The Beerification of Cider

The last two ciders sent to me by breweries arrived in elegant bottles with dark, wine-like labels--Crispin's Venus Reigns and the first Cider Master Reserve from 2 Towns. The latter came in a wine bottle with a cork to boot. But in both cases, I was reminded a lot more of special-release beers rather than wine. Both were good. The Crispin was actually a pear wine (like a concentrated perry) aged in wine barrels. It was heavy and rich, and had huge winy overtones. It was perhaps a little too much of a good thing, though I enjoyed it in a decadent way.

The 2 Towns is exceptional--it's one of the best American ciders I've ever had. It's also winy, but more in the sense that it tastes like a great white. It's slightly tart, but has round fruit flavors; peach, Meyer lemon, quince, and--well, I don't know my fruit flavors the way a wine writer would. Sometimes with "heritage" ciders (or whatever cideries call them), you end up admiring them more than enjoying them. But Reserve is pure pleasure--had Sally not been around, I would happily have drunk the whole bottle.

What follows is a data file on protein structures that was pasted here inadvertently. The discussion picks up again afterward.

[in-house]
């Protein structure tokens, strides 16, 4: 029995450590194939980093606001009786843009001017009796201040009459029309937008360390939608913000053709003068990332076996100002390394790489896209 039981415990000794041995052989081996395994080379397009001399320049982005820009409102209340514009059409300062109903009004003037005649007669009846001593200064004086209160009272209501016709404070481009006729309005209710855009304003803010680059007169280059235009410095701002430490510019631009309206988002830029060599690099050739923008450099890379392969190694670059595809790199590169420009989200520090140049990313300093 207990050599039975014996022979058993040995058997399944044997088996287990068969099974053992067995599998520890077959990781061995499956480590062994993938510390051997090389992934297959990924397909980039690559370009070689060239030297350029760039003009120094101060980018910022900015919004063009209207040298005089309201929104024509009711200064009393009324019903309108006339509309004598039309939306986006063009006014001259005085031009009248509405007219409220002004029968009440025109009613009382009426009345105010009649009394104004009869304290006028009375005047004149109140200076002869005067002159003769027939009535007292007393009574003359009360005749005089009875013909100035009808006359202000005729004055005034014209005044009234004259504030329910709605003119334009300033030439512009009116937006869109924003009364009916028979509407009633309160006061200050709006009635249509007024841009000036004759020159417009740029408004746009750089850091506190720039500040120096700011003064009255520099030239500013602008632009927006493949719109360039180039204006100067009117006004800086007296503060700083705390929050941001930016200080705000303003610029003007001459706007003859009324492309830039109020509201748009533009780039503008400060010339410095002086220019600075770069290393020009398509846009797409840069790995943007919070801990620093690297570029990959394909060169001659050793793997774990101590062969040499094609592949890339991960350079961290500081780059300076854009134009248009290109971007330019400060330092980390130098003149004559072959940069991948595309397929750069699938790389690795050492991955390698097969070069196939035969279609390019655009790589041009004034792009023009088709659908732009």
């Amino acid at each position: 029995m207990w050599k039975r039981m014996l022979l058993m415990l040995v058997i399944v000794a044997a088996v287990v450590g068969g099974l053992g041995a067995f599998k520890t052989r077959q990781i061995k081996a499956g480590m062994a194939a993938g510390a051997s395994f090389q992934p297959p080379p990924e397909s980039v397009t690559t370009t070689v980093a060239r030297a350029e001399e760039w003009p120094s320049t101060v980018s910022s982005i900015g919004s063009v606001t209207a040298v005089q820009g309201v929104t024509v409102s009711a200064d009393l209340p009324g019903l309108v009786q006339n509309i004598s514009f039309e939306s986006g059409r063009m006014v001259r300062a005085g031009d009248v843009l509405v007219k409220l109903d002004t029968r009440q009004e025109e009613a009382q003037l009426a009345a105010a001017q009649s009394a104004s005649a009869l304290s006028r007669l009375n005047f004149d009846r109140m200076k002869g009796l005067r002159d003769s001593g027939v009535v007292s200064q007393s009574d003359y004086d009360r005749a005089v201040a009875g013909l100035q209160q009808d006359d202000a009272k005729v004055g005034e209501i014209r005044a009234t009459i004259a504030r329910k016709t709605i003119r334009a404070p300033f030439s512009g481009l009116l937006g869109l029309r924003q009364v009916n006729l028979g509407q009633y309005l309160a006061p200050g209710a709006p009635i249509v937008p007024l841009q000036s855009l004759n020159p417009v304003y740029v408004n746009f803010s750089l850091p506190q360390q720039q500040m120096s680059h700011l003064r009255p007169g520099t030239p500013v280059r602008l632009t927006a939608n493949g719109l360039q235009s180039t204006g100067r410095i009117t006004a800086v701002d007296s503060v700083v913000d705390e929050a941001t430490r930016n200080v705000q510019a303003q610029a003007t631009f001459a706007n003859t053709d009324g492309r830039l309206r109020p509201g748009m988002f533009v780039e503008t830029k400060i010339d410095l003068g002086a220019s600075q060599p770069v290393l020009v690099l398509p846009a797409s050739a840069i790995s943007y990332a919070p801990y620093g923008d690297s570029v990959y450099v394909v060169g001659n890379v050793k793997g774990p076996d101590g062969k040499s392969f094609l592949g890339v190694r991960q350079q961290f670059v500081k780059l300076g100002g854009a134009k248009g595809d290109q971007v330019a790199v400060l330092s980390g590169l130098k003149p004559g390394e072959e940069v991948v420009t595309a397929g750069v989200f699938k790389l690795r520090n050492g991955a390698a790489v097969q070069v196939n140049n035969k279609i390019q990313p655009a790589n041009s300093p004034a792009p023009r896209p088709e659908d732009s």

Nevertheless, it is striking how cider makers are not only positioning these like specialty beers, but pitching them the way breweries do, by discussing the process. Both go into a fair amount of detail about the barrels they used, and Crispin mentioned the process they used on the pear wine.

Cider fits somewhere in-between beer and wine on the spectrum of drinks. It is actually a wine--fermented fruit--but it's roughly the strength of beer and served effervescent. Some cideries have leaned toward wine, others toward beer. Generally speaking, though, high-end stuff is pitched like wine, low end stuff like beer. But maybe that hasn't been working. Now, it seems, cideries are using the language of high-end beer to sell high-end cider.